A visit to Malaysia is certainly incomplete, if you have never had a chance to wander through the narrow streets of Melaka (or Melacca) – the state where the idea of Malaysia was born more than 600 years ago.
History has it that an Indonesian king Paramesara arrived at the city in 1402 initiating development to transform it into the Venice of the East.
About 160 km from Kuala Lumpur between the states of Negeri Sembilan and Johor, the city can be reached overland via the North-South Highway from the capital in about two hours.
Over the years, the influx of various civilisations has seen the city developing a multi-racial society consisting of Malays, Chinese, Indians, Babas and Nyonyas, Chittys, Dutch Eurasians and Portuguese Eurasians – each leaving an indelible stamp of their ethnicity and culture on its life and environs.
WHERE TO BEGIN
As you reach the outskirts of Melaka from the North-South Highway and make your way into the city, you will pass Ayer Keroh, some 15 minutes’ drive from the toll plaza. A number of tourist attractions welcome visitors to Melaka there. Perched on a small hill after the toll plaza is Auyin Hill Resort where pagodas and sculptures from ancient Chinese mythology are placed according to the laws of Feng Shui (the Chinese art of geomancy).
Located adjacent to the resort is the Peacock Paradise Bird Park which is home to more than 3,000 free flying birds in an area of 4.5 hectares. Also alongside are the Melaka Zoo and the Crocodile Farm, which is only a 20-minute walk away.
A short drive down the road, the Taman Mini Malaysia theme complex has typical traditional houses of the 13 states in Malaysia. Next to it is the Mini Asean Park boasting a similar concept for visitors wanting to view the houses and cultural elements of Asean countries. Other attractions in the vicinity include a Butterfly Farm, the Ayer Keroh recreational forest and the Museum of Aborigines.
Ayer Keroh has two shopping complexes namely Jaya Jusco and Plaza Kota Mas Tesco – the UK-based hypermarket – located at Peringgit, about 30 minutes drive from Ayer Keroh is another shoppers’ paradise.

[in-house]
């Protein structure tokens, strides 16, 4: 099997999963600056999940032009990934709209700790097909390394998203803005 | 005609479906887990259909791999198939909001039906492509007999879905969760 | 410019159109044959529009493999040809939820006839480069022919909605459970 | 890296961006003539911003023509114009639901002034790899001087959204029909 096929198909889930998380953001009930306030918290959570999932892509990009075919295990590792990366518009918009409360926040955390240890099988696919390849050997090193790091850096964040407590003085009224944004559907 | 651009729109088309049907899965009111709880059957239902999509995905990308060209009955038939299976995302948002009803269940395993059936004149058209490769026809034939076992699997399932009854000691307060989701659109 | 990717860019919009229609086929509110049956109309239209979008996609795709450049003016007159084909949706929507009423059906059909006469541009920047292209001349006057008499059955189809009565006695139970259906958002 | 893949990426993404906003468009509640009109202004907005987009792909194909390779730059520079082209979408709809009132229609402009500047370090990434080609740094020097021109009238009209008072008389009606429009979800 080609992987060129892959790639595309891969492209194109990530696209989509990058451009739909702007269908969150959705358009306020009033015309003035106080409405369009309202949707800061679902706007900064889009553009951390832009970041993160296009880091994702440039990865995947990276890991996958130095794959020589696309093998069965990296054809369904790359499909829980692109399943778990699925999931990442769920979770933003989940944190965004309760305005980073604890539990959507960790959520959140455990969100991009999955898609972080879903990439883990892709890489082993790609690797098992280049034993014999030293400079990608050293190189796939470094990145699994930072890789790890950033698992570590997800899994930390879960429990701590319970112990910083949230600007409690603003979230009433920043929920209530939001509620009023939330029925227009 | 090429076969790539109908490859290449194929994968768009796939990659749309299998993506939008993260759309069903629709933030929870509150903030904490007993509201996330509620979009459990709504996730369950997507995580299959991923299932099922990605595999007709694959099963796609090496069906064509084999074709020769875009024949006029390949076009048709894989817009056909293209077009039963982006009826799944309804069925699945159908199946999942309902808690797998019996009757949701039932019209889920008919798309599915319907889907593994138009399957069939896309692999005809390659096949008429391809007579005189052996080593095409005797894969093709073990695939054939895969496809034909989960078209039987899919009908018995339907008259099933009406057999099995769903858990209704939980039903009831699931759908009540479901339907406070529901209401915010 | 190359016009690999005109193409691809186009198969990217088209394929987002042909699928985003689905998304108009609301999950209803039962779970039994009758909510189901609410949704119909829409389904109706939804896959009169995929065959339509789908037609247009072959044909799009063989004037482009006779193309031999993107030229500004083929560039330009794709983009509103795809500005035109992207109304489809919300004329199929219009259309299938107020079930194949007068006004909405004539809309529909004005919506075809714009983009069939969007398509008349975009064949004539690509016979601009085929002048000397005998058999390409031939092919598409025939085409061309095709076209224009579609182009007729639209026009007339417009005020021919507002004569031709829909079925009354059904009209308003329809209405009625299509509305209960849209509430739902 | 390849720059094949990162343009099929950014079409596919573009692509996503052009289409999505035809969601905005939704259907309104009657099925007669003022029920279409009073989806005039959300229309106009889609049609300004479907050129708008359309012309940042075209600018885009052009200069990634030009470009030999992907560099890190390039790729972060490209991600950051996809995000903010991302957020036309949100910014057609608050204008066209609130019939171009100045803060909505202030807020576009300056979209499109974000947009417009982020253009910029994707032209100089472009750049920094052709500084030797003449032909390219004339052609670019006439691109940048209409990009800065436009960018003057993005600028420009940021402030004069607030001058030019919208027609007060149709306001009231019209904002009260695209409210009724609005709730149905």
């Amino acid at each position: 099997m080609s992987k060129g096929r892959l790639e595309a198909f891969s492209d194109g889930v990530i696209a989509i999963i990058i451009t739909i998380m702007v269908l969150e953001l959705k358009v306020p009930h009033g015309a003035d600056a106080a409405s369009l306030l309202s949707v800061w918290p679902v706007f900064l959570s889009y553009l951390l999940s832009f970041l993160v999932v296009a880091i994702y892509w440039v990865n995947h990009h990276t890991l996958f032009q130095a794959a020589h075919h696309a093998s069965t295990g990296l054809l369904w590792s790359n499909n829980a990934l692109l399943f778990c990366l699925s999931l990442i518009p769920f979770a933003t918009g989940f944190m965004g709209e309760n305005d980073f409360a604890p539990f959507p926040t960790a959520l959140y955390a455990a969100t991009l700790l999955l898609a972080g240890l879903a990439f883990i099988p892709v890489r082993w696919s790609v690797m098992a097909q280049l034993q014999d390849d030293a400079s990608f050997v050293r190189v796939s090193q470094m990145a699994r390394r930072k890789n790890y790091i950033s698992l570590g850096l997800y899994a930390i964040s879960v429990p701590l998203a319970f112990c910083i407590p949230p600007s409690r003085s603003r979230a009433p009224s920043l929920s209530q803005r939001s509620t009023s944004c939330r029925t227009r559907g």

IN THE CITY
While Melaka is a lively shoppers’ paradise with all manner of tat everywhere in the city’s narrow lanes and one-way streets, it is best known for its many historical attractions.
Many historical sites are clustered around the Red Square where the buildings are painted red with the 354-year-old Stadthuys Museum Complex as the main focus. The four-storey Stadthuys, situated on a terrace of St Paul’s Hill, was the official residence of the Dutch Governors and is believed to be the oldest Dutch building in South East Asia. Today, it houses the History, Ethnography and Literature Museum, the Admiral Cheng Ho Gallery, the Democratic Government Museum and the Governor’s Museum.
The Red Square has many popular spots for photography such as the Malaysia Youth Museum, St Peter’s Church, Clock Tower and Victoria Fountain in the centre. Atop St Paul’s Hill lay the ruins of St Paul’s Church, which offers a 360-degree view of the city of Melaka.
At the bottom of the same hill is a stone gateway known as A’ Famosa – this is all that remains of a Portuguese fortress constructed in 1511 and later destroyed by the British in the early 19th century. Every night the history of the city is played out in sound and light at the nearby Dataran Pahlawan grandstand.
Among the city’s museums are the Beauty Museum in the People’s Museum where photographs and detailed descriptions of every form of body beautification from around the world are displayed; the Melaka Cultural Museum; the Maritime Museum with a replica of an old Portuguese ship, the Flors De La Mar; and the Baba and Nyonya Heritage Museum, which provides a history of the country’s other ethnic groups. Also worth seeing are the Cheng Hoon Teng and Poh San Teng temples – the two oldest Chinese temples in the country, which date back to the 17th century.